Without a doubt Chuck Palahniuk is the literary equivalent of a method actor. He meticulously researches his books.
But this novel is different. This one’s about the artistic process, one I think this author is both familiar with and also terribly good at explaining it.
Diary is the story of Misty Wilmot, a waitress. Yeah, she was once a promising painter, but now she’s just there, not dead yet, but not quite alive either. But when her husband tries to kill himself (and fails), she finds out that she hasn’t yet lost her talent. That’s basically the premise of this story. More or less. Yeah, there’s a plot twist towards the end, ’cause that’s Chuck’s specialty. And yeah, we’ve got strange characters doing strange things in a strange world. Continue reading Book Review: Diary by Chuck Palahniuk
You’ve got to admit it: sometimes you do want your brain messed with and watch some bizarre and inexplicable movie. Lucky you, there are countless such movies: surreal to the point of insanity. From iconic directors like David Lynch and Harmony Korine to underground indie filmmakers, it seems as if, at one point or another, almost everyone has put the work into creating something frightening and strange.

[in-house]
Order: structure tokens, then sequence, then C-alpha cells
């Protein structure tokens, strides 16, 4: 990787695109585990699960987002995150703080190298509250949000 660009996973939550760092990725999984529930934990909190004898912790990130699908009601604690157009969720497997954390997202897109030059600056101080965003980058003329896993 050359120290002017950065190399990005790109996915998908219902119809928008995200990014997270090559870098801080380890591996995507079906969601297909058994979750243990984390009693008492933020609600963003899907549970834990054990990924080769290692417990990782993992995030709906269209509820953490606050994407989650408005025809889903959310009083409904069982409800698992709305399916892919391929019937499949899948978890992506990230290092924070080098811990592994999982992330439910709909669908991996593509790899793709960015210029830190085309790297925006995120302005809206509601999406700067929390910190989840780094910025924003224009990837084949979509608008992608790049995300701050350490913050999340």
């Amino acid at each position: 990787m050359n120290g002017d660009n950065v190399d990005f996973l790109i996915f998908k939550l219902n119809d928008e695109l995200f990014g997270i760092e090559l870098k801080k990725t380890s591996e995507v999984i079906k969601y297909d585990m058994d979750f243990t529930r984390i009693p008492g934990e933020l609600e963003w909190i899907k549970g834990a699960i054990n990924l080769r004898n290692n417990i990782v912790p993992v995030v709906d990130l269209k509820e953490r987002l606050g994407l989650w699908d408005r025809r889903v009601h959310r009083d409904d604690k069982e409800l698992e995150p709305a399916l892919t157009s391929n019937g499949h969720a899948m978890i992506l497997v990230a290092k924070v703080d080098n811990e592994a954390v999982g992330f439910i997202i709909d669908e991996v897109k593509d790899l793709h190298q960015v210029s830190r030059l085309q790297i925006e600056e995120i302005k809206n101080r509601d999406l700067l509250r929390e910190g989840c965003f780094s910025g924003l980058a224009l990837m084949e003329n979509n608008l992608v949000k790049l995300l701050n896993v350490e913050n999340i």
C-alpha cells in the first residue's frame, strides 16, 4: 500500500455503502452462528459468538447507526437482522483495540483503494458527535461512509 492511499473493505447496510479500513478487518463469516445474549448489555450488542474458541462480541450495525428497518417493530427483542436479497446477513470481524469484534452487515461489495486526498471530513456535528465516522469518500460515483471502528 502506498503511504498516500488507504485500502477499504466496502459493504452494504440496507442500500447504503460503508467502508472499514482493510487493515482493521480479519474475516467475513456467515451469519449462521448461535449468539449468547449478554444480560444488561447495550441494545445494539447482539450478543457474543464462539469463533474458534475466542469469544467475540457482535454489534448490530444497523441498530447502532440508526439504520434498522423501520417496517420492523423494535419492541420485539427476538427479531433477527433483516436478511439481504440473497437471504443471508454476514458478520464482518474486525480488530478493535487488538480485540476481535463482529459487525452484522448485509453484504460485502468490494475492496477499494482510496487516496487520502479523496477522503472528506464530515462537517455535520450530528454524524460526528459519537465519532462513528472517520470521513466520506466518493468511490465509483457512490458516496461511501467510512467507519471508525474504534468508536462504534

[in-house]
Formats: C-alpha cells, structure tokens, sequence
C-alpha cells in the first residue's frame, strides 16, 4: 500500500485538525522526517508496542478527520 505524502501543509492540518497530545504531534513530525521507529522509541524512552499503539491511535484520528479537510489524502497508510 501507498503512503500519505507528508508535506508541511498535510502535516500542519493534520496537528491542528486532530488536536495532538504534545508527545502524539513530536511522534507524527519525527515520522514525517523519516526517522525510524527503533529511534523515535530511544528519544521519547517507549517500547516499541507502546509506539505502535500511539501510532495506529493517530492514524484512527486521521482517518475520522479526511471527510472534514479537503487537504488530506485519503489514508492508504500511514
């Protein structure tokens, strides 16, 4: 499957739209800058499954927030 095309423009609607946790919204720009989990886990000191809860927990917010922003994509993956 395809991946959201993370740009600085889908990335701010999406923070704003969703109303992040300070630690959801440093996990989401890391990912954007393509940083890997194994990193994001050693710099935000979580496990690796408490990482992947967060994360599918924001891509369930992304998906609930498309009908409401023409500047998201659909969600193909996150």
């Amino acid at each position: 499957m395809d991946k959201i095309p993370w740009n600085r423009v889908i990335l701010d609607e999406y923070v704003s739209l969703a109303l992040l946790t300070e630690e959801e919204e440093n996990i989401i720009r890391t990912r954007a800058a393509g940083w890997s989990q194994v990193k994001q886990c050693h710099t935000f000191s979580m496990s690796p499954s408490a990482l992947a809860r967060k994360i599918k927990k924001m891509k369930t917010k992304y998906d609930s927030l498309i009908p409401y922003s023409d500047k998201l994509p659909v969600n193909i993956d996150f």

Some of these are pretty thought provoking in their weirdness, and others are straight up gory and gross, thus eating popcorn becomes optional.
Brace yourselves for the ten weirdest movies of all time.
This is arguably the best time to put together such a list: the technology is there, allowing for special effects to help us suspend disbelief, the actors who have been cast to play the parts are as brilliant as they come, and studios are investing more and more money into big budget adaptations of comic books.
I have no doubt that we’ll see more and more superhero movies, some of them quite brilliant and easy to recommend.
That being said, here are the ten best superhero movies of all time.
The Garden of Eden, unfinished as it is, is one of my favorite novels, and undoubtedly stands proof of Hemingway’s most enduring of traits; he was not only capable of, but also willing to reinvent his writing, always aspiring for a different style.
Much like The Old Man and The Sea, this novel is different from his earlier works. And it shows a different layer, more human, to one of the great “macho” writers in history.